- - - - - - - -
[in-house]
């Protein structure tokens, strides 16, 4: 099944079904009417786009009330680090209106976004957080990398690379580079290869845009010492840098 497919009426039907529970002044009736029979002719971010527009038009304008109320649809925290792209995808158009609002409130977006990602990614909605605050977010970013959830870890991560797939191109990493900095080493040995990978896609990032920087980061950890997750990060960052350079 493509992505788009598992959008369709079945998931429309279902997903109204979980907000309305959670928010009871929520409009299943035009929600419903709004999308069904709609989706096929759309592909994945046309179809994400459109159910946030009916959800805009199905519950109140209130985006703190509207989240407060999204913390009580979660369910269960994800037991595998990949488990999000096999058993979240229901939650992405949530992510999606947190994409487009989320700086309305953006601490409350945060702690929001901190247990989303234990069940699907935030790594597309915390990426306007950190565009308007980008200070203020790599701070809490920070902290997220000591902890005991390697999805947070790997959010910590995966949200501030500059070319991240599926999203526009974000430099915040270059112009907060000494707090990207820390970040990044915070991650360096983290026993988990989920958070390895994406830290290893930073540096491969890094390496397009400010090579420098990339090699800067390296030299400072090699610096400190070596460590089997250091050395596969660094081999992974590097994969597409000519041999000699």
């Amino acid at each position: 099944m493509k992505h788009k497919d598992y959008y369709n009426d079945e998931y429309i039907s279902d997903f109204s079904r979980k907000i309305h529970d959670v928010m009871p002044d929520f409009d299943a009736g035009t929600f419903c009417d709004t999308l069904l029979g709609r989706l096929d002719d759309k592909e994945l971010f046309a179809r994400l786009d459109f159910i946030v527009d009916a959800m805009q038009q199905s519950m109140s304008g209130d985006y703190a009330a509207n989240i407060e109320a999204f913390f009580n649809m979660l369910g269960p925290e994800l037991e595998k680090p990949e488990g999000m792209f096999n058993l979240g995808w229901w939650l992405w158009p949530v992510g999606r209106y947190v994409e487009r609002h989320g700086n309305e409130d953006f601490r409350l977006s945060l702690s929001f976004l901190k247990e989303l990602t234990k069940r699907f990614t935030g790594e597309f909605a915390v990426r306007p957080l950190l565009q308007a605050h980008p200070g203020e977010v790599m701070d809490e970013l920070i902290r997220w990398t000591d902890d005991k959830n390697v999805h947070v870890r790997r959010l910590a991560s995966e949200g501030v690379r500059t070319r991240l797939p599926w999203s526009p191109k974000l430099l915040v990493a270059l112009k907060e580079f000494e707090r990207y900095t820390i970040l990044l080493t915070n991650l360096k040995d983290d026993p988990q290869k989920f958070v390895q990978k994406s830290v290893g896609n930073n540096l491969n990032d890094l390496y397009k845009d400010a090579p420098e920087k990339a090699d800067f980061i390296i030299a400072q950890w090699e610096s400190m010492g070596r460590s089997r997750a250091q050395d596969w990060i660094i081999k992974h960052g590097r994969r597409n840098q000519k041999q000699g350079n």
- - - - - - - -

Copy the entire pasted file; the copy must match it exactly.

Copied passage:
[in-house]
């Protein structure tokens, strides 16, 4: 099944079904009417786009009330680090209106976004957080990398690379580079290869845009010492840098 497919009426039907529970002044009736029979002719971010527009038009304008109320649809925290792209995808158009609002409130977006990602990614909605605050977010970013959830870890991560797939191109990493900095080493040995990978896609990032920087980061950890997750990060960052350079 493509992505788009598992959008369709079945998931429309279902997903109204979980907000309305959670928010009871929520409009299943035009929600419903709004999308069904709609989706096929759309592909994945046309179809994400459109159910946030009916959800805009199905519950109140209130985006703190509207989240407060999204913390009580979660369910269960994800037991595998990949488990999000096999058993979240229901939650992405949530992510999606947190994409487009989320700086309305953006601490409350945060702690929001901190247990989303234990069940699907935030790594597309915390990426306007950190565009308007980008200070203020790599701070809490920070902290997220000591902890005991390697999805947070790997959010910590995966949200501030500059070319991240599926999203526009974000430099915040270059112009907060000494707090990207820390970040990044915070991650360096983290026993988990989920958070390895994406830290290893930073540096491969890094390496397009400010090579420098990339090699800067390296030299400072090699610096400190070596460590089997250091050395596969660094081999992974590097994969597409000519041999000699």
């Amino acid at each position: 099944m493509k992505h788009k497919d598992y959008y369709n009426d079945e998931y429309i039907s279902d997903f109204s079904r979980k907000i309305h529970d959670v928010m009871p002044d929520f409009d299943a009736g035009t929600f419903c009417d709004t999308l069904l029979g709609r989706l096929d002719d759309k592909e994945l971010f046309a179809r994400l786009d459109f159910i946030v527009d009916a959800m805009q038009q199905s519950m109140s304008g209130d985006y703190a009330a509207n989240i407060e109320a999204f913390f009580n649809m979660l369910g269960p925290e994800l037991e595998k680090p990949e488990g999000m792209f096999n058993l979240g995808w229901w939650l992405w158009p949530v992510g999606r209106y947190v994409e487009r609002h989320g700086n309305e409130d953006f601490r409350l977006s945060l702690s929001f976004l901190k247990e989303l990602t234990k069940r699907f990614t935030g790594e597309f909605a915390v990426r306007p957080l950190l565009q308007a605050h980008p200070g203020e977010v790599m701070d809490e970013l920070i902290r997220w990398t000591d902890d005991k959830n390697v999805h947070v870890r790997r959010l910590a991560s995966e949200g501030v690379r500059t070319r991240l797939p599926w999203s526009p191109k974000l430099l915040v990493a270059l112009k907060e580079f000494e707090r990207y900095t820390i970040l990044l080493t915070n991650l360096k040995d983290d026993p988990q290869k989920f958070v390895q990978k994406s830290v290893g896609n930073n540096l491969n990032d890094l390496y397009k845009d400010a090579p420098e920087k990339a090699d800067f980061i390296i030299a400072q950890w090699e610096s400190m010492g070596r460590s089997r997750a250091q050395d596969w990060i660094i081999k992974h960052g590097r994969r597409n840098q000519k041999q000699g350079n």